LONDON, Dec. 20, 2019 (GLOBE NEWSWIRE) -- Representing the height of luxury, diamonds have been used as gifts of love and respect for centuries. But diamonds have a number of practical uses too.

Away from the tool market, which has long made use of the mineral’s renowned hardness to make cutting blades, the latest scientific research is discovering further uses for diamonds. Victor Tabeling, Sales and Marketing Manager at Applied Diamond, explained in an exclusive article in The New Economy how man-made versions of the gem are being widely deployed in the manufacturing and tech industries.

“Laboratory-grown diamonds are becoming more common and widely used for research – soon, the material will be a necessity for many scientific industries to experiment and innovate,” Tabeling wrote. “What’s more, the jewellery market is expected to grow as consumers become more comfortable with lab-grown diamonds as opposed to traditionally mined ones.”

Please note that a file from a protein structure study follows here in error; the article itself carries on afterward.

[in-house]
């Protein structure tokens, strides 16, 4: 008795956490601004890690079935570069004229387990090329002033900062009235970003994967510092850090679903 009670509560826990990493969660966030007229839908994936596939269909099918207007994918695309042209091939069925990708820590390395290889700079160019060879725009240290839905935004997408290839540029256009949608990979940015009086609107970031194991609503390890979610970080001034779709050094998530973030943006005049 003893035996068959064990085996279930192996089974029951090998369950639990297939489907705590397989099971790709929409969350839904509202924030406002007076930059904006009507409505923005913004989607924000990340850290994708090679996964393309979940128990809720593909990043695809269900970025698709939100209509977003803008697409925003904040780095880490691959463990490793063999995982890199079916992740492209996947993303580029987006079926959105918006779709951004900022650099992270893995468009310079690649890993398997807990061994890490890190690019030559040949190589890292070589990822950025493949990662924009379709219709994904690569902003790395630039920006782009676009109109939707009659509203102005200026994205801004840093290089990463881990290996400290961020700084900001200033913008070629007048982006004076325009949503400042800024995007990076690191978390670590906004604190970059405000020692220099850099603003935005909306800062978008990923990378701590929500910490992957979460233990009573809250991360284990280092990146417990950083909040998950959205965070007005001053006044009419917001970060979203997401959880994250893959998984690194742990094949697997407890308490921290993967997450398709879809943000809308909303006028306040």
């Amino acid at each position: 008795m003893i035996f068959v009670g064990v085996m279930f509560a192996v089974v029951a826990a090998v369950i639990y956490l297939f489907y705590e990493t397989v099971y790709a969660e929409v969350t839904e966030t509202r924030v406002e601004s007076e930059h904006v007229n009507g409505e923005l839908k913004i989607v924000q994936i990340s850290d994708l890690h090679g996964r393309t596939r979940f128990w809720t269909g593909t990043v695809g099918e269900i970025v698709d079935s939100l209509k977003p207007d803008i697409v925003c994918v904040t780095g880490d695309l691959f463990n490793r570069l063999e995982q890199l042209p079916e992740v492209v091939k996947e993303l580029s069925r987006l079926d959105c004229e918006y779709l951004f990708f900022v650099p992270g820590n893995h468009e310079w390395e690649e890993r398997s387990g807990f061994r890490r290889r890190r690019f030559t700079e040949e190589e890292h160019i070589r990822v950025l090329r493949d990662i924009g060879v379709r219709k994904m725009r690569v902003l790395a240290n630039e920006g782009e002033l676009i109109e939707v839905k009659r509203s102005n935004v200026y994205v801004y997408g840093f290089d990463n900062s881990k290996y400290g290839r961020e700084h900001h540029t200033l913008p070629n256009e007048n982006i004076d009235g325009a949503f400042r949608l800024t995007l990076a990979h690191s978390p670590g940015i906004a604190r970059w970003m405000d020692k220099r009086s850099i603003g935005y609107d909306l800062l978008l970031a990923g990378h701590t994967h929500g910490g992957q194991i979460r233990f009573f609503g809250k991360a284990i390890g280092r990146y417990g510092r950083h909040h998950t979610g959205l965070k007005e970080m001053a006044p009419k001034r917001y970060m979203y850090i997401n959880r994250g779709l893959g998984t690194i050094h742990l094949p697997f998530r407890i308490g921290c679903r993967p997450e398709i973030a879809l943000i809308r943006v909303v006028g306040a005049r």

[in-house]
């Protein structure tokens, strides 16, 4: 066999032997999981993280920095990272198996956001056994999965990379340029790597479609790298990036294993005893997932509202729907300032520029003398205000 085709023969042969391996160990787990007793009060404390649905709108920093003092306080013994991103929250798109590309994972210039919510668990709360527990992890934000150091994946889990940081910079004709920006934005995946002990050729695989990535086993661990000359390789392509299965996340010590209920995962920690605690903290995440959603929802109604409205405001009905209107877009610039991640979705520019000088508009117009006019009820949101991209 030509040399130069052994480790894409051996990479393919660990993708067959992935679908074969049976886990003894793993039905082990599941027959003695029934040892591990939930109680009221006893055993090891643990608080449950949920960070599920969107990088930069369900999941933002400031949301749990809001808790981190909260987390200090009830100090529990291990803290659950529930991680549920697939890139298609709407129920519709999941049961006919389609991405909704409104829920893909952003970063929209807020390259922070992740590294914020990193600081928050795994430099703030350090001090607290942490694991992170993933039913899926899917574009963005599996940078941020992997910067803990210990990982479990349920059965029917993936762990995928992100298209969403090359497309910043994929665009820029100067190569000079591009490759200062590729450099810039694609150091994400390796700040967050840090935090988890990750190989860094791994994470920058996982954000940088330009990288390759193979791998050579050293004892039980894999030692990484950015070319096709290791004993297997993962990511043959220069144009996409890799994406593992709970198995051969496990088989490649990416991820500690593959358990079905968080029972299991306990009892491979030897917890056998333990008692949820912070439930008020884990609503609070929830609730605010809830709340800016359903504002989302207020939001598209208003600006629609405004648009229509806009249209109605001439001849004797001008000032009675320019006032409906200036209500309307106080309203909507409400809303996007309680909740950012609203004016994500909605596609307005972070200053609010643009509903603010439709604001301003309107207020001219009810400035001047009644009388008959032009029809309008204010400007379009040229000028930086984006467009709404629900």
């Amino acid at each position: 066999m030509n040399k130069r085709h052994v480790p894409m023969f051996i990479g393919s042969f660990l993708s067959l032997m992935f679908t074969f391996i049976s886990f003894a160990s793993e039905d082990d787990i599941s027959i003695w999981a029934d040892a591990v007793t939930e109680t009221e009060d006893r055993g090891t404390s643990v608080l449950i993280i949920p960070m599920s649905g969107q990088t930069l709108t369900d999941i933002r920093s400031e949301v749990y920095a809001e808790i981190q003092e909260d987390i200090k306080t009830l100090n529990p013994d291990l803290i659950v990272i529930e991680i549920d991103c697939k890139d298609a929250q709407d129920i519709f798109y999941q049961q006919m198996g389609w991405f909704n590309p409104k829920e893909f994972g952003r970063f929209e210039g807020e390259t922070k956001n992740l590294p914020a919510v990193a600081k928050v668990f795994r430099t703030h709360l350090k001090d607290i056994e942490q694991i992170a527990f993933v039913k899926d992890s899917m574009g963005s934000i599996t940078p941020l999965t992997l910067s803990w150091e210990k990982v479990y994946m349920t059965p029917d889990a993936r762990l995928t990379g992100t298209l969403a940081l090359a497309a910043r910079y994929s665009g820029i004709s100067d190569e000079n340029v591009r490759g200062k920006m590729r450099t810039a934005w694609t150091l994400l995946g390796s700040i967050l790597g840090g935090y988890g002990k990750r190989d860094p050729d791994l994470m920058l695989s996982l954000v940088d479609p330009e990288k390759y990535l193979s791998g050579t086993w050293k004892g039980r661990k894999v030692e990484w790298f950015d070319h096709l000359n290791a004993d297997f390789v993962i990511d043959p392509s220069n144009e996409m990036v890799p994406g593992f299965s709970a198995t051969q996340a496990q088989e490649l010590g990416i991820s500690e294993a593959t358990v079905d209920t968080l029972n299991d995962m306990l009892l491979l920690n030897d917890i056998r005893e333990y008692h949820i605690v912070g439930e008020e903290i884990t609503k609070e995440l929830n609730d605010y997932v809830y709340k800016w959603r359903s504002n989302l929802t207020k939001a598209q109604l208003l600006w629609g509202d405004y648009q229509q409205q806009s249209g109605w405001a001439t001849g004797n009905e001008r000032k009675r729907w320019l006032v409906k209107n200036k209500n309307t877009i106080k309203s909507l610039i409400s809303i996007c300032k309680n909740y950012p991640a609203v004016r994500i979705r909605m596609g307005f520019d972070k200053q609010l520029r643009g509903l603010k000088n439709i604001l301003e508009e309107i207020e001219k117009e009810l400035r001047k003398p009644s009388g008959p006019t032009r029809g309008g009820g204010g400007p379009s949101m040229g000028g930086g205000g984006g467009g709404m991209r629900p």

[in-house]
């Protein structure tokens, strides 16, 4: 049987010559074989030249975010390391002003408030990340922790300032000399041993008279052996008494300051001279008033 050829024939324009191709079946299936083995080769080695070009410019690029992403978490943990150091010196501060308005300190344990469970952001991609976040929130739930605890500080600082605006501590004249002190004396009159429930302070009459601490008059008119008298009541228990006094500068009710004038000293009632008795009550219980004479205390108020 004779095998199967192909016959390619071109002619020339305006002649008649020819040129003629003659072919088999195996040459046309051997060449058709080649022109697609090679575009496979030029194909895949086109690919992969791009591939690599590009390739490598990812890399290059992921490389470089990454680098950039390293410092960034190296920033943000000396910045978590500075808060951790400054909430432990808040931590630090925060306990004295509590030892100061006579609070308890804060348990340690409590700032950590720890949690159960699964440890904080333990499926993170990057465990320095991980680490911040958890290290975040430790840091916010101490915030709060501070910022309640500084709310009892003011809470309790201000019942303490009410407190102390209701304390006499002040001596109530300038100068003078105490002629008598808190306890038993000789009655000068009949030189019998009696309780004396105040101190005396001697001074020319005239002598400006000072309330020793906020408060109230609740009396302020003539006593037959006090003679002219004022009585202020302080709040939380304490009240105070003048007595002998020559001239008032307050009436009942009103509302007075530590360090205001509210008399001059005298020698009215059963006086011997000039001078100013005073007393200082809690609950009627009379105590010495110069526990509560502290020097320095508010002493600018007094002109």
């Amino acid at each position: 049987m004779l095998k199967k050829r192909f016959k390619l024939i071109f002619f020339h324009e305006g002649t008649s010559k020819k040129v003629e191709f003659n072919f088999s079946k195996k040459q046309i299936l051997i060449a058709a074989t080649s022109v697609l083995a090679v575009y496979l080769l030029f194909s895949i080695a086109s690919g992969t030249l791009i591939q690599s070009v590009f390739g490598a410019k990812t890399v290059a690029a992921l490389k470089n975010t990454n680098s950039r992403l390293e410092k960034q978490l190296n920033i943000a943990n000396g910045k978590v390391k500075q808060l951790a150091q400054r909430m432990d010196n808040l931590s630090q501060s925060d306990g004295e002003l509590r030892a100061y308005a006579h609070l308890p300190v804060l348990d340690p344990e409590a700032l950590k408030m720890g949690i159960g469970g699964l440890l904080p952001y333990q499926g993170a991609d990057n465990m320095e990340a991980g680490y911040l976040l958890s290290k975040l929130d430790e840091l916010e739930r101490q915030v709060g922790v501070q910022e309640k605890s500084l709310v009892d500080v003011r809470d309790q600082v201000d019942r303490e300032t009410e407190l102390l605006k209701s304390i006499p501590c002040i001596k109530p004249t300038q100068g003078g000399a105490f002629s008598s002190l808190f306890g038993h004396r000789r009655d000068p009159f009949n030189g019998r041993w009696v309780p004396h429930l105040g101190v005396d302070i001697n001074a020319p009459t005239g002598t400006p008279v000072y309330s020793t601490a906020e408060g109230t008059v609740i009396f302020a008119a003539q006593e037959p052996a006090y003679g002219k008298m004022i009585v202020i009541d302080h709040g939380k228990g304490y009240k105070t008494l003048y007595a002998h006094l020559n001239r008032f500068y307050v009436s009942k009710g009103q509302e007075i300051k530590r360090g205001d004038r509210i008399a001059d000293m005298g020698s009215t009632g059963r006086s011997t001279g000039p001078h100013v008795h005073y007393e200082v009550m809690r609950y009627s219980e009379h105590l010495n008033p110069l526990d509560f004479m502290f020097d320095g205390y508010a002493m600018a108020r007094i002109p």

The high level of thermal conductivity exhibited by diamonds makes them ideal for use in electronics, offering ways to reduce the risk of overheating in more powerful computers. They are also proving increasingly useful in radiation detection, with their radiation hardness and chemical stability allowing diamond-based detectors to be placed in previously inaccessible areas.

At Applied Diamond, new applications for diamonds are being discovered all the time. Through the company’s research, whether conducted for the US Department of Energy or private customers with bespoke demands, the boundaries of what’s possible with this incredibly versatile material are being expanded. Diamonds may be a girl’s best friend, but they are proving themselves to be pretty formidable allies of the scientific community as well.

For more about Applied Diamond and the various applications of lab-grown diamonds, check out the latest edition of The New Economy, available in print, on tablet and online now.

www.theneweconomy.com

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